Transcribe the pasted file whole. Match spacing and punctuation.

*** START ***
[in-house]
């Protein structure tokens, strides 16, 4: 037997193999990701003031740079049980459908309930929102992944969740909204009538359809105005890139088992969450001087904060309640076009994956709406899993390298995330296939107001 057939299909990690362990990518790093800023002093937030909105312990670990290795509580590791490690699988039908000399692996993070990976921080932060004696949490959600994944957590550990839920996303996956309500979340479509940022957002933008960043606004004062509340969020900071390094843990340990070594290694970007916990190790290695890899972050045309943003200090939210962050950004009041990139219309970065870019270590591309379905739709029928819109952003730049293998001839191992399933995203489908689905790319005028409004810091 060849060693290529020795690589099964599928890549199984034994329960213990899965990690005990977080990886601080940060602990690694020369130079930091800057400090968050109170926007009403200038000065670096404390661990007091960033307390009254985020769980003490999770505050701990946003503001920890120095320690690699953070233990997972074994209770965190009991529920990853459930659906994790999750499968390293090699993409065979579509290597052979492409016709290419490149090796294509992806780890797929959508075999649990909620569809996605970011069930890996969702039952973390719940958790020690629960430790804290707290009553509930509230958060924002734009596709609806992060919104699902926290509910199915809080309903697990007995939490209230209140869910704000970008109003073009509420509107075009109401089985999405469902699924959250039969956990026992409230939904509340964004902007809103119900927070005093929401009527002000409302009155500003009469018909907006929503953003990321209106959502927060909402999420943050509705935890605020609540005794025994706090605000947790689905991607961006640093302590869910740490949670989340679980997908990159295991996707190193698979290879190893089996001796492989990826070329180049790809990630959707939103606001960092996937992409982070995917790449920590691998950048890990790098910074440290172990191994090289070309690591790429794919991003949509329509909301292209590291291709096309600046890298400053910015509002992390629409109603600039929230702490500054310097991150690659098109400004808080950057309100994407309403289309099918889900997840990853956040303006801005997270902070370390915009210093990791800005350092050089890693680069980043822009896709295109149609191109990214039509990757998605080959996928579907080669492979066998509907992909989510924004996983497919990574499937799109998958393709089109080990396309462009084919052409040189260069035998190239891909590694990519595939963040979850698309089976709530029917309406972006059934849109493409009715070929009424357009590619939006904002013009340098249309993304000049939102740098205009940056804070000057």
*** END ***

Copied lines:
[in-house]
């Protein structure tokens, strides 16, 4: 037997193999990701003031740079049980459908309930929102992944969740909204009538359809105005890139088992969450001087904060309640076009994956709406899993390298995330296939107001 057939299909990690362990990518790093800023002093937030909105312990670990290795509580590791490690699988039908000399692996993070990976921080932060004696949490959600994944957590550990839920996303996956309500979340479509940022957002933008960043606004004062509340969020900071390094843990340990070594290694970007916990190790290695890899972050045309943003200090939210962050950004009041990139219309970065870019270590591309379905739709029928819109952003730049293998001839191992399933995203489908689905790319005028409004810091 060849060693290529020795690589099964599928890549199984034994329960213990899965990690005990977080990886601080940060602990690694020369130079930091800057400090968050109170926007009403200038000065670096404390661990007091960033307390009254985020769980003490999770505050701990946003503001920890120095320690690699953070233990997972074994209770965190009991529920990853459930659906994790999750499968390293090699993409065979579509290597052979492409016709290419490149090796294509992806780890797929959508075999649990909620569809996605970011069930890996969702039952973390719940958790020690629960430790804290707290009553509930509230958060924002734009596709609806992060919104699902926290509910199915809080309903697990007995939490209230209140869910704000970008109003073009509420509107075009109401089985999405469902699924959250039969956990026992409230939904509340964004902007809103119900927070005093929401009527002000409302009155500003009469018909907006929503953003990321209106959502927060909402999420943050509705935890605020609540005794025994706090605000947790689905991607961006640093302590869910740490949670989340679980997908990159295991996707190193698979290879190893089996001796492989990826070329180049790809990630959707939103606001960092996937992409982070995917790449920590691998950048890990790098910074440290172990191994090289070309690591790429794919991003949509329509909301292209590291291709096309600046890298400053910015509002992390629409109603600039929230702490500054310097991150690659098109400004808080950057309100994407309403289309099918889900997840990853956040303006801005997270902070370390915009210093990791800005350092050089890693680069980043822009896709295109149609191109990214039509990757998605080959996928579907080669492979066998509907992909989510924004996983497919990574499937799109998958393709089109080990396309462009084919052409040189260069035998190239891909590694990519595939963040979850698309089976709530029917309406972006059934849109493409009715070929009424357009590619939006904002013009340098249309993304000049939102740098205009940056804070000057």